Home Politics Latin American leaders want to make CELAC stronger alternative to the US-dominated OAS

Latin American leaders want to make CELAC stronger alternative to the US-dominated OAS

Left leaders Latin America want stronger alliance without US influence. Latin American countries must form an economic alliance, similar to the predecessor of the European Union. With that message, Mexican president López Obrador opened the summit of the community of Latin American and Caribbean States (Celac) on Saturday.

Especially the left-wing heads of state, including the presidents of Cuba and Venezuela, were present in the Mexican capital. A stronger Celac should take over the role of the United States-dominated Organization of American States (OAS), they believe.

The call from the Mexican president was reminiscent of the message with which the Celac was founded ten years ago. Even then, Latin American leaders dreamed of a regional forum of which the United States was not a part. The Celac, which United 33 Latin American and Caribbean countries, was to become that forum.

A decade later, the summit led by the interim president of Mexico this weekend particularly underlines that the young society is still far from a unity. The company was incomplete this time and was dominated by left-wing leaders, including the newly elected Peruvian President Pedro Castillo and last year’s elected Bolivian president Luis Arce.

In addition, the Mexican left-wing president opposed the few present right-wing leaders by flying into the controversial Venezuelan president Nicolás Maduro at the last minute. It was reason for Paraguayan President Mario Abdo Benítez to immediately express his dissatisfaction.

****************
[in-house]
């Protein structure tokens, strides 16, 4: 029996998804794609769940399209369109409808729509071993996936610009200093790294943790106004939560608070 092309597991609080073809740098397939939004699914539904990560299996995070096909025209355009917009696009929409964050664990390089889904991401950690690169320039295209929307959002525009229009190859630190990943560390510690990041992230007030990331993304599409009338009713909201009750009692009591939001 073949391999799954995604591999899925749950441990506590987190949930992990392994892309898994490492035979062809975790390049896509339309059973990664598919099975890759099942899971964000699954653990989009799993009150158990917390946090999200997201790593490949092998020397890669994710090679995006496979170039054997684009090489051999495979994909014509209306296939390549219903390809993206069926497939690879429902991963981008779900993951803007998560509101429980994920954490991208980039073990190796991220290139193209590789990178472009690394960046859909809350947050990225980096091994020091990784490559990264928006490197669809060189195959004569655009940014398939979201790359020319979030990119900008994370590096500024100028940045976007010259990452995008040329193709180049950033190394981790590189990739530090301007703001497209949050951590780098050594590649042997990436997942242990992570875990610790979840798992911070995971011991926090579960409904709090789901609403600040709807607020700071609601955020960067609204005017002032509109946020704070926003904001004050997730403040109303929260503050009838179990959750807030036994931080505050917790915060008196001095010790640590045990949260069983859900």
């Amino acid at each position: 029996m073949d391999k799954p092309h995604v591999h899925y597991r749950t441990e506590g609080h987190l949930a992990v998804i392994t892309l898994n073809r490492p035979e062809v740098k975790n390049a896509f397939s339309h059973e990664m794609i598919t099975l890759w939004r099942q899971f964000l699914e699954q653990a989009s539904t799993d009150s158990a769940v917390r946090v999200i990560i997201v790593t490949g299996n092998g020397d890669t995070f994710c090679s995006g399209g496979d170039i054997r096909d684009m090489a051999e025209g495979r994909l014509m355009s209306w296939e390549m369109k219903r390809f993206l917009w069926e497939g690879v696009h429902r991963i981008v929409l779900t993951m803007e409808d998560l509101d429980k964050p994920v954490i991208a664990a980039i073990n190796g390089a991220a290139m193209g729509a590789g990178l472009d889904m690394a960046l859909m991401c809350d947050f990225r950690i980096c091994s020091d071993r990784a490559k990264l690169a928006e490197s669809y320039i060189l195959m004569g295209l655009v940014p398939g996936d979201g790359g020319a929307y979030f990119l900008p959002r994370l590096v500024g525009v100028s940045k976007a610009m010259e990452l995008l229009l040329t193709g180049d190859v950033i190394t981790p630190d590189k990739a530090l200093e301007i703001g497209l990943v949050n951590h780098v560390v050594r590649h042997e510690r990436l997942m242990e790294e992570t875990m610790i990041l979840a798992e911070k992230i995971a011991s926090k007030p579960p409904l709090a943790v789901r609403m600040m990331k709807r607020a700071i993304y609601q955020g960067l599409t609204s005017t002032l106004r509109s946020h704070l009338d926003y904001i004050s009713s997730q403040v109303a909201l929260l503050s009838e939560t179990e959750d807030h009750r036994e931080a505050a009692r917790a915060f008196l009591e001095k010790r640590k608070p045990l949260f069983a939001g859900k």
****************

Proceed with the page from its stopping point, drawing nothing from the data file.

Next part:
‘My presence here in no way means recognition of the Government of Mr. Maduro’, he said.

His Uruguayan colleague, Luis Lacalle Pou, expressed his worries about what is happening in Cuba, Nicaragua, and Venezuela. Cuban president Miguel Díaz-Canel was also present and a few days earlier was the guest of Honor during the celebration of Mexican Independence on 15 September.

Maduro riposted that he liked to debate with President Abdo Benítez about the state of democracy in Paraguay. Díaz-Canel claimed that Uruguayan Lacalle was unaware of the situation in Cuba. ‘For six decades, the Cuban people have shown courage and freedom in the face of the aggression and economic embargo of the United States.’ The proposal of the Mexican president to make Celac ‘the instrument’ for Latin-American Dialogue, therefore, was particularly welcomed by the left-wing people present in Mexico City.

’We need to build something on the American continent that corresponds to the economic alliance from which the European Union was born, ‘ López Obrador said.

Such a community should give the region more power as an economic bloc against the US and Canada in the North, without sacrificing national sovereignty, he said. Right-wing leaders stressed at the summit that the Celac and the OAS (headquartered in Washington DC, USA) can coexist.

While the Venezuelan leader, who maintains his power in his own country with strong repression, was the big and controversial surprise of the political summit, the left-wing Argentine president Alberto Fernández was the surprisingly absent. The peronist Fernández was, unlike Maduro, on the invited list, but cancelled at the last minute. It was possible that his ruling Left-wing coalition was severely punished last week during the by-elections. The largest Latin American country was also absent. Brazil’s far-right President Jair Bolsonaro cancelled Brazil’s Celac membership in early 2020.

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